Neutron scanner tests for welding stress


Engineering giant TWI's new technique for pipeline joints is put through its paces. James Mitchell Crow reports.


Pipes need testing as localised heating from welding can introduce internal strain in the material as it expands and then contracts again. – Monty Rakusen/Getty Images

When the oil and gas industry builds a new pipeline wide enough that you could crawl through it, it needs to know it won’t fail. So when UK engineering research group TWI developed an efficient new welding method for joining sections of pipe, it shipped a sample half way around the world to ANSTO’s Bragg Institute in Sydney for safety testing.

ANSTO is home to the newest and one of the most powerful “strain scanner” instruments in the world. Known as KOWARI, it uses a beam of neutrons to non-destructively peer inside a material and measure internal stress.

Localised heating from welding can introduce internal strain in the material as it expands and then contracts again. “These stresses are frozen in the material and can cause a failure,” says Anna Paradowska, a scientist at the Bragg Institute. Sometimes even small amounts of additional pressure can be enough to fracture the pipe. “These high internal stresses can cause a fracture just because it is a very cold morning.”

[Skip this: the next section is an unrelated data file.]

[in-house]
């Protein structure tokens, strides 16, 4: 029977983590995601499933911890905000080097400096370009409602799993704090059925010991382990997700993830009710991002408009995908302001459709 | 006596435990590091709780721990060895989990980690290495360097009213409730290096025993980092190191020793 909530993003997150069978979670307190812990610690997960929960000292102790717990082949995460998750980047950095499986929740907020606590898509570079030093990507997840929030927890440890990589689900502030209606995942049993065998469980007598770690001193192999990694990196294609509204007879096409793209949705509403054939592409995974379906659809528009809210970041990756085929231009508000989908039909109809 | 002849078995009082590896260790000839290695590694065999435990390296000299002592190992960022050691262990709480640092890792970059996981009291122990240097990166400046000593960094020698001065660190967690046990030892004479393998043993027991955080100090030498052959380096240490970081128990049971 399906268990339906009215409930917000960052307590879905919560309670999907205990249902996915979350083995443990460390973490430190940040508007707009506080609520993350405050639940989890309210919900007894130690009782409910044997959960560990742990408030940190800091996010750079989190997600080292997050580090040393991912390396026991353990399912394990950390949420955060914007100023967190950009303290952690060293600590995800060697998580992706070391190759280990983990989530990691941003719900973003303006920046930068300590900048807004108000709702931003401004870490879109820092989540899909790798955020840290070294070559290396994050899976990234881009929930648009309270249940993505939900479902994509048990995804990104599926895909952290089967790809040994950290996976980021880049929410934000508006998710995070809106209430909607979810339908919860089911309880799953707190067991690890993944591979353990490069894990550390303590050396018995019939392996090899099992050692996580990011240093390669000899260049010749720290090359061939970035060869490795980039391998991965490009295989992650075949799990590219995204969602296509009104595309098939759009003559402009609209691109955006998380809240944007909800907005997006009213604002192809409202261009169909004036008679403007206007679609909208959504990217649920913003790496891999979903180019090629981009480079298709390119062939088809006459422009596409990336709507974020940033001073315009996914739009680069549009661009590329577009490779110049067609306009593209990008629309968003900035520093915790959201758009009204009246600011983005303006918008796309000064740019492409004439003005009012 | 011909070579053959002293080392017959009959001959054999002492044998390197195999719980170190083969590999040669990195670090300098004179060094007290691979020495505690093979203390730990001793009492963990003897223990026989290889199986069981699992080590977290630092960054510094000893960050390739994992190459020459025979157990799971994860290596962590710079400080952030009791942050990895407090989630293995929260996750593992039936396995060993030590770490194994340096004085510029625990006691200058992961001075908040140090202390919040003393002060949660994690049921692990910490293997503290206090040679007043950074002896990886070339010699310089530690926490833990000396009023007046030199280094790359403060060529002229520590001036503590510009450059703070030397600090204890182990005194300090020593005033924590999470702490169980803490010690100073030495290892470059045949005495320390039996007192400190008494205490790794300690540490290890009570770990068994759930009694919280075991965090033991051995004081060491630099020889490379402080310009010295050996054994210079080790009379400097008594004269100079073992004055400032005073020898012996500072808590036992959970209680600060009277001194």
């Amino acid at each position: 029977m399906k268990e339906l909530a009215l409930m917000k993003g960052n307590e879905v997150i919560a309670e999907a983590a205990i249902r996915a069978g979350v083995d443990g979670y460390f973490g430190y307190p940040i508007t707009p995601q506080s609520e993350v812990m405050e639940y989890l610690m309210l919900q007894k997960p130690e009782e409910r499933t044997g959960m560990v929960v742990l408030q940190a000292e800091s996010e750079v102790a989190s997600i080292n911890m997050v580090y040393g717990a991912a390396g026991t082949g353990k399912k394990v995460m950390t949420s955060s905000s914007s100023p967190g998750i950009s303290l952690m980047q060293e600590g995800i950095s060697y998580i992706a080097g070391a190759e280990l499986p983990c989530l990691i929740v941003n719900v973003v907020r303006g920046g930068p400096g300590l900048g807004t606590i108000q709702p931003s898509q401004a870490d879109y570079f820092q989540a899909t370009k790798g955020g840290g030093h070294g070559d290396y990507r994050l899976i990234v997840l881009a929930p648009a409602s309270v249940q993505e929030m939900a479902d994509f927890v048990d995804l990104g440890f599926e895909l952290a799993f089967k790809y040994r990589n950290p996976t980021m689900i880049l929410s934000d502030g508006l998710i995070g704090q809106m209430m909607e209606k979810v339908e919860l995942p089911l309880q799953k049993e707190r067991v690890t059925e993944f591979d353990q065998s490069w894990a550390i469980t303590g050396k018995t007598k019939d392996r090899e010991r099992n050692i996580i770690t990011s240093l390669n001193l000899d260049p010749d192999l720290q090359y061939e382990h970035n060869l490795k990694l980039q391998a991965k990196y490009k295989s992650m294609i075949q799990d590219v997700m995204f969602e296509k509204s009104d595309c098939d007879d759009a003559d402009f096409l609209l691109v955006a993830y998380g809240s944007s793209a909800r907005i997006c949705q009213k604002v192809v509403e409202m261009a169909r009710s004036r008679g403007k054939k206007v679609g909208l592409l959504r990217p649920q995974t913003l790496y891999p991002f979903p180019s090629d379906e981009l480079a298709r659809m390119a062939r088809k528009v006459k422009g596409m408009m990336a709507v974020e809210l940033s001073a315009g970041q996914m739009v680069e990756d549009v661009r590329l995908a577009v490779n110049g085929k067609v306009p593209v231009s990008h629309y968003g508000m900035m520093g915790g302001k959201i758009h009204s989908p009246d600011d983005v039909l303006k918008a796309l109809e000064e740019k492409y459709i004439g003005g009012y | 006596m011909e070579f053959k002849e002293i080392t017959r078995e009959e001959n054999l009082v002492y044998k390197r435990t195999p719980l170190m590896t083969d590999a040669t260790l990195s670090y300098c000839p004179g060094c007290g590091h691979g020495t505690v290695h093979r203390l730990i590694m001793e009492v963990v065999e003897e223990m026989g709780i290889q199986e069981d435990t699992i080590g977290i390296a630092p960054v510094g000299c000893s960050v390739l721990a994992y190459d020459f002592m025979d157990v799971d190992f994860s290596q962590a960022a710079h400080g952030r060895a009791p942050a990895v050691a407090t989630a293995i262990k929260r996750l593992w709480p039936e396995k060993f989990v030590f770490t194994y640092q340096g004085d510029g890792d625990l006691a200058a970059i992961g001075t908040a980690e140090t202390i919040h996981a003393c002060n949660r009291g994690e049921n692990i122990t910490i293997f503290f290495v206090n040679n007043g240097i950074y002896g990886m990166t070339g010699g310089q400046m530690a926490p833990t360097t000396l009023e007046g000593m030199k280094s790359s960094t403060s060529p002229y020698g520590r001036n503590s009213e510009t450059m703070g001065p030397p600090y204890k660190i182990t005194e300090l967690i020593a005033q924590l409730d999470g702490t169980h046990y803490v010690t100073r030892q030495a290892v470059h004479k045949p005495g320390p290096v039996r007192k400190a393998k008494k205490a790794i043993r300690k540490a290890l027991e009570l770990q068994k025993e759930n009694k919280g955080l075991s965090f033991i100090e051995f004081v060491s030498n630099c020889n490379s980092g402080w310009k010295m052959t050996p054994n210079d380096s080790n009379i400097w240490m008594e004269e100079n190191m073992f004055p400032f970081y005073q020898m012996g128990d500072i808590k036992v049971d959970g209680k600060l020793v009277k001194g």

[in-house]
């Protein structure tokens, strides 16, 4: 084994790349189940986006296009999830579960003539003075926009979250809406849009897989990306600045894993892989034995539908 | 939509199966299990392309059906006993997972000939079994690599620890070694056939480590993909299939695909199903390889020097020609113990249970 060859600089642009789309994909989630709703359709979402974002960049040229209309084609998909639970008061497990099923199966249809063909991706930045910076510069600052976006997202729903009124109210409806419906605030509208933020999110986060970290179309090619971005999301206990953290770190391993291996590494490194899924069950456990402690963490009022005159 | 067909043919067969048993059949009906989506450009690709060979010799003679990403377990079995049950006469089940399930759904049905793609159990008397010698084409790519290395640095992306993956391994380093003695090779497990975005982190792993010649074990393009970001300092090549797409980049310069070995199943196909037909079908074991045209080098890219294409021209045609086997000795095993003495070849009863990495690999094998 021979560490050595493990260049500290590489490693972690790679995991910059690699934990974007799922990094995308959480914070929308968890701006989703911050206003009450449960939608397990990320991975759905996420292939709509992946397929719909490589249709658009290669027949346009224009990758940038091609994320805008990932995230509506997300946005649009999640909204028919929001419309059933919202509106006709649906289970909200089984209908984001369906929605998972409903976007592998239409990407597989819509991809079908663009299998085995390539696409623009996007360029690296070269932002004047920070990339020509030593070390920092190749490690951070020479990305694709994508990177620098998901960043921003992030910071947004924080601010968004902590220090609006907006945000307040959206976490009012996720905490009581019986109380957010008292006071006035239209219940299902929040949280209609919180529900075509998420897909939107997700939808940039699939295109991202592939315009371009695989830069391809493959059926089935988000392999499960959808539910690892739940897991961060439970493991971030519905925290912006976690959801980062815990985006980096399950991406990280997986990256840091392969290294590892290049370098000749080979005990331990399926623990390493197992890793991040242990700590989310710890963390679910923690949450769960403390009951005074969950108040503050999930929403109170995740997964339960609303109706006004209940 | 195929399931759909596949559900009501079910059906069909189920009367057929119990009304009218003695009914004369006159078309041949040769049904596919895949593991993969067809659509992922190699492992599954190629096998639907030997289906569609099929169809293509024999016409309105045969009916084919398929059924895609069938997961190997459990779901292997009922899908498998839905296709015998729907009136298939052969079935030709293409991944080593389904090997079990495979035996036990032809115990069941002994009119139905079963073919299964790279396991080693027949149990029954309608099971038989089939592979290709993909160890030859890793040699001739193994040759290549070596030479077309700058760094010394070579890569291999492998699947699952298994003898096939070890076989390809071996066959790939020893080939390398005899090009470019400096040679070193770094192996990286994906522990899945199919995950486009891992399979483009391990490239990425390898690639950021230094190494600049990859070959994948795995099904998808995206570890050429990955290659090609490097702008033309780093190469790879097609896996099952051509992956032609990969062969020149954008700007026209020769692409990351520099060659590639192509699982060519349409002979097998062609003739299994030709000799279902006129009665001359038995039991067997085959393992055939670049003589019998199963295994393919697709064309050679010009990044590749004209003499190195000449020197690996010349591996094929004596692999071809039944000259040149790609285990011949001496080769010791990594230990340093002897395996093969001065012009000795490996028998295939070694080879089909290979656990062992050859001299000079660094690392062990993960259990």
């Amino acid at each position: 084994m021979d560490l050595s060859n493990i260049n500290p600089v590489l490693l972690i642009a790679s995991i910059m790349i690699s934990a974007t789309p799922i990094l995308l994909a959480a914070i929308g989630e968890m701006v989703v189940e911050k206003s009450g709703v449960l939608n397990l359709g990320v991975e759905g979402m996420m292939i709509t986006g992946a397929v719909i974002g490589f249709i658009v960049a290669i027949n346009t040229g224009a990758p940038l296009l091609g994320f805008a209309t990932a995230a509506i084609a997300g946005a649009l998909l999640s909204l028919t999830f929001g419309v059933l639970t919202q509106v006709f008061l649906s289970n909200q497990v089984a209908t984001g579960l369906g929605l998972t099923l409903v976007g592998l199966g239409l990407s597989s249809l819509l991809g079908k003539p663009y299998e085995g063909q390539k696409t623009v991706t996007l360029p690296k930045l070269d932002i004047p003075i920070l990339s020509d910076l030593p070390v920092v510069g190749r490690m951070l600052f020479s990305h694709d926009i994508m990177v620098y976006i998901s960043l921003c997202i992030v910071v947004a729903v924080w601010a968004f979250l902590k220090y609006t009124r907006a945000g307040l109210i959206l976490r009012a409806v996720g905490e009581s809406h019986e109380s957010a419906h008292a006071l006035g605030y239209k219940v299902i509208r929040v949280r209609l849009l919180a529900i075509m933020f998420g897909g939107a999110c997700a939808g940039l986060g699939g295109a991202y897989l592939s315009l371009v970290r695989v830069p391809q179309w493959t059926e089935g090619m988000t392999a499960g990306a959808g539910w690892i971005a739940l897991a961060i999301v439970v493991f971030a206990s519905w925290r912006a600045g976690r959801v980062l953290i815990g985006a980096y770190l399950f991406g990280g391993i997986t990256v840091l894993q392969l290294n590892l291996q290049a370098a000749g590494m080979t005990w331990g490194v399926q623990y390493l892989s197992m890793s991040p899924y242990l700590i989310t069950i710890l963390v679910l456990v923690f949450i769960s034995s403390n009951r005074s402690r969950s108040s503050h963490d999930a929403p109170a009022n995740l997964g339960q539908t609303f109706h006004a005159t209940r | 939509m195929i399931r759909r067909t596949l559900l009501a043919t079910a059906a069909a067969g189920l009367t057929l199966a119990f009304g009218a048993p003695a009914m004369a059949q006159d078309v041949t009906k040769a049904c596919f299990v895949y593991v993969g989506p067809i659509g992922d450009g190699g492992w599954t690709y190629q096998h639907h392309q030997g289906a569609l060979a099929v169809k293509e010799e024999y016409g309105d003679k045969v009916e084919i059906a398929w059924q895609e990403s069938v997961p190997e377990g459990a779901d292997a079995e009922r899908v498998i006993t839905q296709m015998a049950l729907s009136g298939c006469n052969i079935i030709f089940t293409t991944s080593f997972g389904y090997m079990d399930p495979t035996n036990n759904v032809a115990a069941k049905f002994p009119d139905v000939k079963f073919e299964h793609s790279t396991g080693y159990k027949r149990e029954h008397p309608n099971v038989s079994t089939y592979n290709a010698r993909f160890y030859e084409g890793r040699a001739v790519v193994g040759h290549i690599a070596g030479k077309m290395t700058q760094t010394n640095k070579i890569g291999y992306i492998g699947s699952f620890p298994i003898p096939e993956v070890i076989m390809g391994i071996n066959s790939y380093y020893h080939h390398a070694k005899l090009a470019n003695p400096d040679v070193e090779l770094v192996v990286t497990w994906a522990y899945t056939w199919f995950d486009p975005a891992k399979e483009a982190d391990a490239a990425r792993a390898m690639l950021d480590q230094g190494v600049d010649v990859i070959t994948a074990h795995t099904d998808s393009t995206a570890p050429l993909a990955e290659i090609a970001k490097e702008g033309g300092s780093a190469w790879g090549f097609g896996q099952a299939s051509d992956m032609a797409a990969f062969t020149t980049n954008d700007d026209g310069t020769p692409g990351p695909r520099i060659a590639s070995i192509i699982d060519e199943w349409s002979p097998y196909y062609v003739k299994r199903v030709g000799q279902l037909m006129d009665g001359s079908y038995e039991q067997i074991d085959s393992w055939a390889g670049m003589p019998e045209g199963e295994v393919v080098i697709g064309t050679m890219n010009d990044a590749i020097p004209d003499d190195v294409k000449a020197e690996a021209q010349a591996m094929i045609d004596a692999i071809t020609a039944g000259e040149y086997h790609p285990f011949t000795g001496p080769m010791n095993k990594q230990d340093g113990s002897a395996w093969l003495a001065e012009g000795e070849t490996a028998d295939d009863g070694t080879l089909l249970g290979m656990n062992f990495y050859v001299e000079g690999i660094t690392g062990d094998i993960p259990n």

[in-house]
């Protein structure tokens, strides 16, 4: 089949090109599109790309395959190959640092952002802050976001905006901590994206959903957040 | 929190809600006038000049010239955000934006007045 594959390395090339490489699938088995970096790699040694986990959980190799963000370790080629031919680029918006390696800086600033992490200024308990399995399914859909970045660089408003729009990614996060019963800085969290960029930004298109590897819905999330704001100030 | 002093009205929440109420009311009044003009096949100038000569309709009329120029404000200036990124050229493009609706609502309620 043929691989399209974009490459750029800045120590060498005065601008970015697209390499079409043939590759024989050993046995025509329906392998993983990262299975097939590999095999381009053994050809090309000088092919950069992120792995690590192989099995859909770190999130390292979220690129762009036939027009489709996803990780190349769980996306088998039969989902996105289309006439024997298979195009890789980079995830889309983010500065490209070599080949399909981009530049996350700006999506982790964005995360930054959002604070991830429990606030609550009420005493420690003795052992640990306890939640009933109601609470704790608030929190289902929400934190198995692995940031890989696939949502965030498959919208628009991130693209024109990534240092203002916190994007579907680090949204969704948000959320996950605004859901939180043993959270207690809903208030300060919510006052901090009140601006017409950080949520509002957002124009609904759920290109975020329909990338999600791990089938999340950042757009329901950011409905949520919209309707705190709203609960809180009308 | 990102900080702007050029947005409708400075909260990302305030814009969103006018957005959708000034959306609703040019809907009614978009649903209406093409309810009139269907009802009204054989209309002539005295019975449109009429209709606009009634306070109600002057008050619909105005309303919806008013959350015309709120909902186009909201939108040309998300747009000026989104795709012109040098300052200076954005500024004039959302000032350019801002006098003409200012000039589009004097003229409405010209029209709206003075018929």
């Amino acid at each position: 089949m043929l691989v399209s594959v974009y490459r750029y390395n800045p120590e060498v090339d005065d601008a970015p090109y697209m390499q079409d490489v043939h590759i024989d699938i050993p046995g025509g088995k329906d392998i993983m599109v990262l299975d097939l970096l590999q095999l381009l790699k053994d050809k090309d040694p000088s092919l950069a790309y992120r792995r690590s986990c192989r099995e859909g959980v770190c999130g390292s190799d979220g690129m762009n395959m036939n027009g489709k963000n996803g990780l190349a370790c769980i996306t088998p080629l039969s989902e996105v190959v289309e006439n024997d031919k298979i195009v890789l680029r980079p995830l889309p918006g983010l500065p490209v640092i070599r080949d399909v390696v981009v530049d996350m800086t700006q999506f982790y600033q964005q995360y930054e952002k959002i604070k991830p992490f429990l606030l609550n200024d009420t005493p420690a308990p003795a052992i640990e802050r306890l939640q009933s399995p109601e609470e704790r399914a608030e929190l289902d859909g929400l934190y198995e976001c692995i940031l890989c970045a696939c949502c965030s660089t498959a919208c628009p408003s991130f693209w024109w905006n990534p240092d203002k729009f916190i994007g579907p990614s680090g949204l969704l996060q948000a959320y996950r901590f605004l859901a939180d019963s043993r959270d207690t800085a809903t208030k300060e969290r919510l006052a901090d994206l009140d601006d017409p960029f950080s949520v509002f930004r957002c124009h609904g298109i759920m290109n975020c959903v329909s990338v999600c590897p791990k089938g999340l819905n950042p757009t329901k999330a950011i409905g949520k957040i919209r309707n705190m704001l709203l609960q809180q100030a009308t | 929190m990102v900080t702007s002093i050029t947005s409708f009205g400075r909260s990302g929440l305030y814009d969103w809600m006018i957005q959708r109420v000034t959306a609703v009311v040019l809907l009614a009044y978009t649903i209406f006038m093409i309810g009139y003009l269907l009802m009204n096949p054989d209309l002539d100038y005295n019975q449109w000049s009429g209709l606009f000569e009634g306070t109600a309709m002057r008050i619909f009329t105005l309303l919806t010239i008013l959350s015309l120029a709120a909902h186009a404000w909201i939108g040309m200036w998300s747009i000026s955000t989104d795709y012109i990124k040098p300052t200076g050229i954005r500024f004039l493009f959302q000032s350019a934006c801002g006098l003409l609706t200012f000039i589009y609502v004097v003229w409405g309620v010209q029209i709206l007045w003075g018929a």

To assess whether the new technique would unduly stress the pipe, TWI analysed a sample using KOWARI. The instrument maps the variation in the distance between a material’s constituent atoms – a key measure of internal stress. But measuring residual stress in such a large pipe presents challenges. Analysing a 25 kg component on KOWARI would normally be considered large, says Paradowska. The section of pipe was a “600 kilo beast”.

The instrument’s flexible design was the reason TWI brought their pipe to ANSTO for testing. All of KOWARI’s key parts are movable, which helps when scanning such an unwieldy object. Before the pipe arrived, the ANSTO team had carefully planned the procedure on their “virtual instrument”, a 3D computer model of the scanner and pipe. Any accidental collision of the pipe with the scanner’s optics will knock the carefully calibrated instrument out of alignment.

The scans showed residual stress around the weld was low.

Paradowska recently became the industrial liaison manager for all instruments at the Bragg Institute. But assessing welds was the subject of her PhD research and remains close her heart. “Welding is important to me, it is a part of any engineering project these days,” she says. “By optimising welding we are making structures like cars, trains, planes, pipelines and bridges more economical, safer and more reliable.”

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